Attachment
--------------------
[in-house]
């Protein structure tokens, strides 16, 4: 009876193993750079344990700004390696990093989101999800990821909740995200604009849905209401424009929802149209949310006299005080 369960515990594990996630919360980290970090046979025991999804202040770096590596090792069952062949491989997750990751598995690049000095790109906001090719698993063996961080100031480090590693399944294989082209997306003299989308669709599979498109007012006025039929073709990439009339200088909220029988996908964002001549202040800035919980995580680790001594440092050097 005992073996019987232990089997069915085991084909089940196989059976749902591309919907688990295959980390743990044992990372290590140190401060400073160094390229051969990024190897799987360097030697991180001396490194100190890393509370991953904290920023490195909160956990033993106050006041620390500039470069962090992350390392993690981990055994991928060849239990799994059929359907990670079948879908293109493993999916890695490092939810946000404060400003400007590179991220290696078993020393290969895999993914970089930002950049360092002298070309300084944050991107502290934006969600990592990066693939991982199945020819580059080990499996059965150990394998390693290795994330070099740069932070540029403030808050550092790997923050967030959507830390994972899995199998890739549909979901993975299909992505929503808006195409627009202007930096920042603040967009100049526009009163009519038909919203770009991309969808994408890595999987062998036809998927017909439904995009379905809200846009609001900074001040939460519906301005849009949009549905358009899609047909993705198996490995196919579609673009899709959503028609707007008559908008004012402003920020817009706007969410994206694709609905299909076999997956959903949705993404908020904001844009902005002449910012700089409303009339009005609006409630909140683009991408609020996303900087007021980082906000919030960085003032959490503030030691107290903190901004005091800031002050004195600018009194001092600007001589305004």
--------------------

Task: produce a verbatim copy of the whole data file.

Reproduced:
[in-house]
């Protein structure tokens, strides 16, 4: 009876193993750079344990700004390696990093989101999800990821909740995200604009849905209401424009929802149209949310006299005080 369960515990594990996630919360980290970090046979025991999804202040770096590596090792069952062949491989997750990751598995690049000095790109906001090719698993063996961080100031480090590693399944294989082209997306003299989308669709599979498109007012006025039929073709990439009339200088909220029988996908964002001549202040800035919980995580680790001594440092050097 005992073996019987232990089997069915085991084909089940196989059976749902591309919907688990295959980390743990044992990372290590140190401060400073160094390229051969990024190897799987360097030697991180001396490194100190890393509370991953904290920023490195909160956990033993106050006041620390500039470069962090992350390392993690981990055994991928060849239990799994059929359907990670079948879908293109493993999916890695490092939810946000404060400003400007590179991220290696078993020393290969895999993914970089930002950049360092002298070309300084944050991107502290934006969600990592990066693939991982199945020819580059080990499996059965150990394998390693290795994330070099740069932070540029403030808050550092790997923050967030959507830390994972899995199998890739549909979901993975299909992505929503808006195409627009202007930096920042603040967009100049526009009163009519038909919203770009991309969808994408890595999987062998036809998927017909439904995009379905809200846009609001900074001040939460519906301005849009949009549905358009899609047909993705198996490995196919579609673009899709959503028609707007008559908008004012402003920020817009706007969410994206694709609905299909076999997956959903949705993404908020904001844009902005002449910012700089409303009339009005609006409630909140683009991408609020996303900087007021980082906000919030960085003032959490503030030691107290903190901004005091800031002050004195600018009194001092600007001589305004």